Five years and five new Clintonville Area Commission members later, Chairwoman Libby Wetherholt feels it's time for an update on a plan intended to transform "big, ugly boxes" into displays of public art.
The concept, first brought up at a 2013 CAC session during discussion of potential Urban Infrastructure Recovery Fund projects, involves wrapping traffic-signal boxes in works of art on vinyl.
Since so much time has passed and fewer than half the panel's nine members were around in 2013, Wetherholt said the idea will be reviewed again at the CAC's final meeting of the year, set for 7 p.m. Thursday, Dec. 6, at the Whetstone branch of the Columbus Metropolitan Library, 3909 N. High St.
"It never really fully fell off the radar," said Andrew Overbeck, then and now chairman of the commission's planning and development committee.
He was the one who, at that long-ago session, described the traffic signal boxes as being big and ugly.
"We had other priorities," Overbeck said. "We've been long thinking about it."
The thinking part is done and action is on the horizon.
"When we first went to the city, they weren't really big on it," Wetherholt said. "Since then, they have developed a policy on it and have a couple of approved vendors for the final film wrapping. That helps a lot."
"When we first started talking about this, the city did not have a policy on traffic-signal-box wrapping," Overbeck said. "We would have been really trailblazing."
"I haven't thought about this in five years," said Kristopher Keller, the District 8 representative in 2013 who went on to serve as chairman before stepping down from the panel in 2016.
"I guess other things came up and it just slipped my mind that we made that decision. I haven't thought about it since, but I have seen some lovely installations in other areas.
"It can help add to the uniqueness of an area if it's done well. If it isn't, it can look kind of trashy."
New as the idea was in 2013, there were examples around the country of decorated traffic-signal boxes, and the Arts Council of Indianapolis now publishes guidelines for these installations.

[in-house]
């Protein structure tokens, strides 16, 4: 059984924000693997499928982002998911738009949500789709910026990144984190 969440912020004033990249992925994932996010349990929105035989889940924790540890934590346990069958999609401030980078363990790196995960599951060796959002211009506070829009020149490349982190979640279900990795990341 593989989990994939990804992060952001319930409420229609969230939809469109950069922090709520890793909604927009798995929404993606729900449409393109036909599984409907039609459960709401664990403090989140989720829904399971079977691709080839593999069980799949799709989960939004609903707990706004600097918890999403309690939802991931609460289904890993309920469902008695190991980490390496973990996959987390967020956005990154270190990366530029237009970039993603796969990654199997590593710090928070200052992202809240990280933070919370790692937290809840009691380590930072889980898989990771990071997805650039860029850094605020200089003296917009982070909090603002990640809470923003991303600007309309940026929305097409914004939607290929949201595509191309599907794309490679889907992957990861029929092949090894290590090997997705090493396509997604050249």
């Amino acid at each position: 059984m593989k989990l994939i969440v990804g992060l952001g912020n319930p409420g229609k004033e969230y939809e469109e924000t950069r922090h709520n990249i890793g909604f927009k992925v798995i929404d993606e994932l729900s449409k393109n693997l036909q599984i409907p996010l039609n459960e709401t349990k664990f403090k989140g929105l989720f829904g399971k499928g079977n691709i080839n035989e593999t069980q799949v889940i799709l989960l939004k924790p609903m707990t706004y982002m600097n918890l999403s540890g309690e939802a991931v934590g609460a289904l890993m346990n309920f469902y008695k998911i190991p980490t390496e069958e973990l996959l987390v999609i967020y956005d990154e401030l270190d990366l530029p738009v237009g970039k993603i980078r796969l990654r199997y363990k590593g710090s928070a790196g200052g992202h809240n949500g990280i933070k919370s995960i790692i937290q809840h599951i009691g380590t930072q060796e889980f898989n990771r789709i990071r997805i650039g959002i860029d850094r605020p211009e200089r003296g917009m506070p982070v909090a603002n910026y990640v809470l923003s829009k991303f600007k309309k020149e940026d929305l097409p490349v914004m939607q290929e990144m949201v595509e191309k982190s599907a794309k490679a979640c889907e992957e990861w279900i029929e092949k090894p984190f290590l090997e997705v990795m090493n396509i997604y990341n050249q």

The effort, according to those guidelines, is designed to allow neighborhoods to "express their identity, beautify their streets, and discourage 'tagging' vandalism."
Five years ago, the focus for the CAC's public-art program was on all 26 ground-mounted boxes in the neighborhood.
That's being scaled back considerably.
"Right now, we're starting with seven on High Street," Wetherholt said. "We know about how much each will cost and perhaps we might be paring down the number depending on how much we can raise."
Those seven boxes -- five large ones on concrete pads and two smaller, pole-mounted boxes -- are located at Morse, Henderson and Hollenback roads; Kanawha, Como and Oakland Park avenues; and North Broadway.
Wetherholt estimated the cost for the vinyl wrapping at $2,000 for the larger boxes, and that doesn't include any kind of payment to the artists.
"We would intend to provide a stipend of some kind," Overbeck said.
Wetherholt and Overbeck met recently with members of the Columbus Art Commission to discuss the idea of traffic-signal-box decoration on an informal basis.
"I think they will be popping up here," Wetherholt said.
"There are examples from cities large and small," Overbeck said. "We're pretty excited about it. I think we have some momentum now that we can work with. The time is right."